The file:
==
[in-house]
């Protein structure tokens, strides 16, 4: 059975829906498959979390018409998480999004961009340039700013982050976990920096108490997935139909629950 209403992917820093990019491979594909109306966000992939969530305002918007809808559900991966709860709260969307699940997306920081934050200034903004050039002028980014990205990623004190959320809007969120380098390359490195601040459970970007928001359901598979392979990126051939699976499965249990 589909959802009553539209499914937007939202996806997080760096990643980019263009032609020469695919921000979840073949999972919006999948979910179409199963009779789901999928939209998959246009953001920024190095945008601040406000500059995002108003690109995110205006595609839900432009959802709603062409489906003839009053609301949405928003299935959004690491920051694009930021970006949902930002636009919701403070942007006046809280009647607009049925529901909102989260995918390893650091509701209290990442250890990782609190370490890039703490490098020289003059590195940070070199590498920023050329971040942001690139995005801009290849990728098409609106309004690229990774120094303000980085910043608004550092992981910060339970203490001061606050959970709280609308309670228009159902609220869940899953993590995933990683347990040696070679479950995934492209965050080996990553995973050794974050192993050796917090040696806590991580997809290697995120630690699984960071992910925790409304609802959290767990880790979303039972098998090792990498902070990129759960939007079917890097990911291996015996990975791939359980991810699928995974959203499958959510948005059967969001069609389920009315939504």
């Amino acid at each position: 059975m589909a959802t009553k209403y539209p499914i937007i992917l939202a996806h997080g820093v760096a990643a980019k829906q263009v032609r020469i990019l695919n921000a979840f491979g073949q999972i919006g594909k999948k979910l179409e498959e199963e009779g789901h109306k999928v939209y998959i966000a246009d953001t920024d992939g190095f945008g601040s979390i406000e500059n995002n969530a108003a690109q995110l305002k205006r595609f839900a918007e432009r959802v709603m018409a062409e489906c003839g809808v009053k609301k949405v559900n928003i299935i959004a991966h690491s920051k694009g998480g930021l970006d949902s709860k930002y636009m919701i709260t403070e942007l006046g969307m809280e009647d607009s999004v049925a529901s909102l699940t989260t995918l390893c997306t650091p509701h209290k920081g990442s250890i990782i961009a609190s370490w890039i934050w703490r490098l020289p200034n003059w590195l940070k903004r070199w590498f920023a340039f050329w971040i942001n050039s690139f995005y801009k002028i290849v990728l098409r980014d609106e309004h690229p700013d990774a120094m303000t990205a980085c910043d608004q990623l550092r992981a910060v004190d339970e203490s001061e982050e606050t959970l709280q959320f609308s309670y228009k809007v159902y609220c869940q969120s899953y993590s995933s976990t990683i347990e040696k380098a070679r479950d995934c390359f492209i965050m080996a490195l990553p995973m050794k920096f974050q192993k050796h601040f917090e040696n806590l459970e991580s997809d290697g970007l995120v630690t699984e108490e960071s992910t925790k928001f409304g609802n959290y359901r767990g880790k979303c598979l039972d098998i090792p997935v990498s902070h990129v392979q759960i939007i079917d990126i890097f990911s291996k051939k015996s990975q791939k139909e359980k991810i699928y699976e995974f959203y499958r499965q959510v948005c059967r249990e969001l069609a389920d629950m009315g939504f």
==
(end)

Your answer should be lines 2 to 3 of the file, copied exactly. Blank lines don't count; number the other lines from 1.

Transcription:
């Protein structure tokens, strides 16, 4: 059975829906498959979390018409998480999004961009340039700013982050976990920096108490997935139909629950 209403992917820093990019491979594909109306966000992939969530305002918007809808559900991966709860709260969307699940997306920081934050200034903004050039002028980014990205990623004190959320809007969120380098390359490195601040459970970007928001359901598979392979990126051939699976499965249990 589909959802009553539209499914937007939202996806997080760096990643980019263009032609020469695919921000979840073949999972919006999948979910179409199963009779789901999928939209998959246009953001920024190095945008601040406000500059995002108003690109995110205006595609839900432009959802709603062409489906003839009053609301949405928003299935959004690491920051694009930021970006949902930002636009919701403070942007006046809280009647607009049925529901909102989260995918390893650091509701209290990442250890990782609190370490890039703490490098020289003059590195940070070199590498920023050329971040942001690139995005801009290849990728098409609106309004690229990774120094303000980085910043608004550092992981910060339970203490001061606050959970709280609308309670228009159902609220869940899953993590995933990683347990040696070679479950995934492209965050080996990553995973050794974050192993050796917090040696806590991580997809290697995120630690699984960071992910925790409304609802959290767990880790979303039972098998090792990498902070990129759960939007079917890097990911291996015996990975791939359980991810699928995974959203499958959510948005059967969001069609389920009315939504």
């Amino acid at each position: 059975m589909a959802t009553k209403y539209p499914i937007i992917l939202a996806h997080g820093v760096a990643a980019k829906q263009v032609r020469i990019l695919n921000a979840f491979g073949q999972i919006g594909k999948k979910l179409e498959e199963e009779g789901h109306k999928v939209y998959i966000a246009d953001t920024d992939g190095f945008g601040s979390i406000e500059n995002n969530a108003a690109q995110l305002k205006r595609f839900a918007e432009r959802v709603m018409a062409e489906c003839g809808v009053k609301k949405v559900n928003i299935i959004a991966h690491s920051k694009g998480g930021l970006d949902s709860k930002y636009m919701i709260t403070e942007l006046g969307m809280e009647d607009s999004v049925a529901s909102l699940t989260t995918l390893c997306t650091p509701h209290k920081g990442s250890i990782i961009a609190s370490w890039i934050w703490r490098l020289p200034n003059w590195l940070k903004r070199w590498f920023a340039f050329w971040i942001n050039s690139f995005y801009k002028i290849v990728l098409r980014d609106e309004h690229p700013d990774a120094m303000t990205a980085c910043d608004q990623l550092r992981a910060v004190d339970e203490s001061e982050e606050t959970l709280q959320f609308s309670y228009k809007v159902y609220c869940q969120s899953y993590s995933s976990t990683i347990e040696k380098a070679r479950d995934c390359f492209i965050m080996a490195l990553p995973m050794k920096f974050q192993k050796h601040f917090e040696n806590l459970e991580s997809d290697g970007l995120v630690t699984e108490e960071s992910t925790k928001f409304g609802n959290y359901r767990g880790k979303c598979l039972d098998i090792p997935v990498s902070h990129v392979q759960i939007i079917d990126i890097f990911s291996k051939k015996s990975q791939k139909e359980k991810i699928y699976e995974f959203y499958r499965q959510v948005c059967r249990e969001l069609a389920d629950m009315g939504f």